Tuesday, October 4, 2011
Since I've been in New Zealand, I've tried to follow American news and events as closely as possible without letting myself succumb to nostalgia or forgetting to live and participate here, in NZ, a country whose political and cultural climate is most definitely worth paying attention to.
Still, as I continue to follow the evolving Occupy Wall Street movement and the way it is portrayed by American media sources, my heart and thoughts are with those people, trying to reclaim something, so many things, that were taken from them, from us.
I've heard a lot of criticism of the movement that centers on its alleged "lack of demands." It seems those holding this opinion are confounded, confused by this movement whose problem is not that it lacks demands but has too many. This problem, this overwhelming abundance of demands, needs, pleas, seems natural in a country whose infrastructure is finally revealed as being supported, not by the mortar and stone we were told, but by a cheap, temporary substitute.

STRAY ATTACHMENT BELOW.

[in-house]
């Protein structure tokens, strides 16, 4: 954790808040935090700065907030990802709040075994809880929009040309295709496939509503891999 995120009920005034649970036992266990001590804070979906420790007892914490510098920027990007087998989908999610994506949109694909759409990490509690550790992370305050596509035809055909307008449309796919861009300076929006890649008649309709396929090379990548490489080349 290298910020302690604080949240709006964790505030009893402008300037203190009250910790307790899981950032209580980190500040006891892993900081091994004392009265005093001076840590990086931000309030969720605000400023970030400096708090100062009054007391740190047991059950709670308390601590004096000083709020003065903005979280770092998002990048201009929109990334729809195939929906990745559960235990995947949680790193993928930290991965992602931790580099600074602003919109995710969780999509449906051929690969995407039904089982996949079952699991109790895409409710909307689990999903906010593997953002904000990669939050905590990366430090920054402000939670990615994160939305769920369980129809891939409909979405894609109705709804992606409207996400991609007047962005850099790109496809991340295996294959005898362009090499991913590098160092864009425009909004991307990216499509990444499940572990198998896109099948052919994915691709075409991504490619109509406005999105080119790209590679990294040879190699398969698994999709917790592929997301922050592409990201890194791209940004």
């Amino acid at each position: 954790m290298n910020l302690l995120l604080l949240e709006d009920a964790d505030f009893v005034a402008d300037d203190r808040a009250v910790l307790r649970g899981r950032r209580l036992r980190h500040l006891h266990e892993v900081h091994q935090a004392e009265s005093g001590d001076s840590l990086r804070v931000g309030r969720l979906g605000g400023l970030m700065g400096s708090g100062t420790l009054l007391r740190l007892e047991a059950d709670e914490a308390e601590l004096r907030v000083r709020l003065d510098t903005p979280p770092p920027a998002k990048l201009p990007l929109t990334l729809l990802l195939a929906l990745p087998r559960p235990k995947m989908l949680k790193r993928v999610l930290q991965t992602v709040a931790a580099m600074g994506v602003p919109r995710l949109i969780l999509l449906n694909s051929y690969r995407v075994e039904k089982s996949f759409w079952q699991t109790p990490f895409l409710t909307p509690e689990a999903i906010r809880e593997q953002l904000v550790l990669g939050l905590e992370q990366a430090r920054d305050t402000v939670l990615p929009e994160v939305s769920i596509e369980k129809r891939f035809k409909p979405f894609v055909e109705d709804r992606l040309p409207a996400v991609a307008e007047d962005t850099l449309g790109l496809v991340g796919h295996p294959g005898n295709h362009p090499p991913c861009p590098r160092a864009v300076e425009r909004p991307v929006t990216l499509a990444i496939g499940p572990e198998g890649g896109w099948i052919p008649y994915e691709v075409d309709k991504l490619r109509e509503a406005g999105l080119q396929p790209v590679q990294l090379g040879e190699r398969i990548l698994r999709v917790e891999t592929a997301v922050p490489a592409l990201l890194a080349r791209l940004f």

It seems natural to me that the petty complaints and petulance of the super-rich in the face of tax hikes would anger the 99% who paid to "bail-out" these now principled conservatives. That this anger cannot be contained in a single slogan or demand, but rather boils over into a cacophony of different visions, goals and desires also seems natural.
There is one such vision that is close to my heart and the hearts of many friends who, like me, have entered the event horizon of student debt. There is a movement among movements to demand that banks forgive student loan debt, and I find their reasoning compelling. I encourage you to check out their agenda here and also to read this Guardian piece, written by the movement's founder. Those eyes belong to my friend, Elaine.